“Jangly earrings, teeth smacking chewing gum and kohl in our eyes. The tobes slipping off our carefully combed hair, lifting our hands, putting them back on again. Tightening the material, holding it under our left arm. I miss those gestures, already left behind.”
Other stories in the collection depart from these tales of journeys between cultures in interesting and surprising ways. ‘Farida’s Eyes’ tells of a schoolgirl whose grades suffer because her parents don’t want to get her the glasses she so desperately needs. ‘The Circle Line’ sees its narrator, an expat from Abu Dhabi living in London, acceding to her mother’s demands to meet a potential husband. The story has a different feel to the rest of Elsewhere, Home, with more of a focus on setting the scene and conveying the immense diversity of the capital:
“City of generous absorption, of waddling matrons in black abayas and face veils consulting Harley Street specialists, of sulky adolescents seeking distraction in Madame Tussauds. Ancient Egypt’s gold, lying cold in a museum. The tennis at Wimbledon, the pigeons in Trafalgar Square. And an order, a fairness; an obligation to make things better even in some little way. Under Marble Arch I feel the weight of history.”
The final story, ‘Pages of Fruit’, is perhaps the biggest surprise. Written in the second person, a woman ‘tells’ a novelist she once admired about how she felt when she met her for the first time and realised that they would never be friends. She describes how she recovered from this and ended up in a position that made their second meeting very different. This is a tale of fallen idols and intense disappointment:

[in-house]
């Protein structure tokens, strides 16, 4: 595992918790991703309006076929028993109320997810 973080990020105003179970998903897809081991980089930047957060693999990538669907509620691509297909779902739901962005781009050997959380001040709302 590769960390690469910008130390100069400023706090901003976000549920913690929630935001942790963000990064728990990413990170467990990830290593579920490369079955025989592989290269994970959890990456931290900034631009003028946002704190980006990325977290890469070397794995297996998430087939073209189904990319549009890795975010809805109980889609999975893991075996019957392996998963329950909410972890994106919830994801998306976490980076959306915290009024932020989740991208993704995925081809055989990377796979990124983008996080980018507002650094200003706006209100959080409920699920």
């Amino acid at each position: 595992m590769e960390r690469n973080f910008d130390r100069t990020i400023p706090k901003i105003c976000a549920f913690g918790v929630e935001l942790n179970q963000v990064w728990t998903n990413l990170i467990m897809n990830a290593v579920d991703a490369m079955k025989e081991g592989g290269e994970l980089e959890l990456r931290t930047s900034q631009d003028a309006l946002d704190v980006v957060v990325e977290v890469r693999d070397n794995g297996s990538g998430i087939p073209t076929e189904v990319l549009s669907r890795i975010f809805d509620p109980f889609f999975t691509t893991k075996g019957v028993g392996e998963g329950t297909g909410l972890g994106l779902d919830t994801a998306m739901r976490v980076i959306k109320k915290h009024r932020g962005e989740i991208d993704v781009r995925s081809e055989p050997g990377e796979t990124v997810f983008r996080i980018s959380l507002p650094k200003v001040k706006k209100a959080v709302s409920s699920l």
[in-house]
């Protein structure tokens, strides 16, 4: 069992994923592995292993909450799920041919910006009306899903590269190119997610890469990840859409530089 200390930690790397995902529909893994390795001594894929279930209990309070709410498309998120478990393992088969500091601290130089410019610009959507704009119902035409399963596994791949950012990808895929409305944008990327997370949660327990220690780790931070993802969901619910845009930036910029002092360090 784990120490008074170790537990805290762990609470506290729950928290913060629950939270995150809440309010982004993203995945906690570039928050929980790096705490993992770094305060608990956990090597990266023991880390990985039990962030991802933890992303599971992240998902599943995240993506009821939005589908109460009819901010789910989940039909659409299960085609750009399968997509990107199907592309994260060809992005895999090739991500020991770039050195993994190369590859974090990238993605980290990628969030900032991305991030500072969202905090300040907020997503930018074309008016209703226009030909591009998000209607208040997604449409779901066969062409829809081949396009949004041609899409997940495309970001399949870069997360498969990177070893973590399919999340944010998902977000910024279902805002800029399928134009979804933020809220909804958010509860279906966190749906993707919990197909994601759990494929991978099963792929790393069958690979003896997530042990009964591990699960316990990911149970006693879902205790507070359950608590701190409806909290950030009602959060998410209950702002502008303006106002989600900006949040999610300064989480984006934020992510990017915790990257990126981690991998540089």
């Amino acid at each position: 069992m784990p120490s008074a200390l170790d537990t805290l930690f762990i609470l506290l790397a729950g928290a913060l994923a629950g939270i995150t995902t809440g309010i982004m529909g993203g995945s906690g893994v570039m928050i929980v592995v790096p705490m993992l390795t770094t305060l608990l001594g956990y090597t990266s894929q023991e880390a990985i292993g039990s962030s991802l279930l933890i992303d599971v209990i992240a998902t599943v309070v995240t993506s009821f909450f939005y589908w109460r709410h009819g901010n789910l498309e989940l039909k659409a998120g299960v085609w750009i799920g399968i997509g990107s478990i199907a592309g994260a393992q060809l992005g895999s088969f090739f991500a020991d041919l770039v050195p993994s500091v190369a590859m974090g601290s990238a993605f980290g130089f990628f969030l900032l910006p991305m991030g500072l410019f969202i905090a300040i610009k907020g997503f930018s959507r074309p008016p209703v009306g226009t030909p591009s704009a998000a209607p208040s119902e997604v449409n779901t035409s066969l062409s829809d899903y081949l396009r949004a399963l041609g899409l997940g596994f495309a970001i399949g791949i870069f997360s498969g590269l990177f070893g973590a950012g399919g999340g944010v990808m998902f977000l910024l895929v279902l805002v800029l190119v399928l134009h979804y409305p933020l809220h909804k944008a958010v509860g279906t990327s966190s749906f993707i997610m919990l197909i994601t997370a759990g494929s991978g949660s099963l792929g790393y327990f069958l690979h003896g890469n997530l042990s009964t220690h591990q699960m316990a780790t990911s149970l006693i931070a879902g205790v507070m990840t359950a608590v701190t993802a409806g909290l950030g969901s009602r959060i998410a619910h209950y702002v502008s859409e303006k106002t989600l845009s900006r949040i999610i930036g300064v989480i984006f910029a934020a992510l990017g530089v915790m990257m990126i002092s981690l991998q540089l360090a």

“I saw that you were beautiful but not sexy, more talented than blessed, brittle but not weighty. And I was your opposite.”
Elsewhere, Home is a poignant, multi-layered and evocative collection of stories that accurately depict the conflicting thoughts and feelings of those who willingly or unwillingly go in search of a new home, whether this home is to be found in another country or with another person. Aboulela uses both the short story form and an arresting turn of phrase to great effect to leave the reader thinking about her characters long after turning the last page.
- View the twelve titles on the Edge Hill Short Story Prize 2019 Longlist (announced 30 May 2019)
Sabotage Reviews will be taking a look at a number of the indie-published titles on the longlist, including Michael Conley’s Flare and Falter (Splice), Wendy Erskine’s Sweet Home (Stinging Fly), Clare Fisher’s How the Light Gets In (Influx Press), Rosemary Jenkinson’s Catholic Boy, and Vicky Grut’s Live Show, Drink Included (Holland Park Press).
- View the six titles on the Edge Hill Short Story Prize 2019 Shortlist (announced 9 August 2019)
The winner of the Edge Hill Short Story Prize for best single author collection will be announced on 25 October 2019.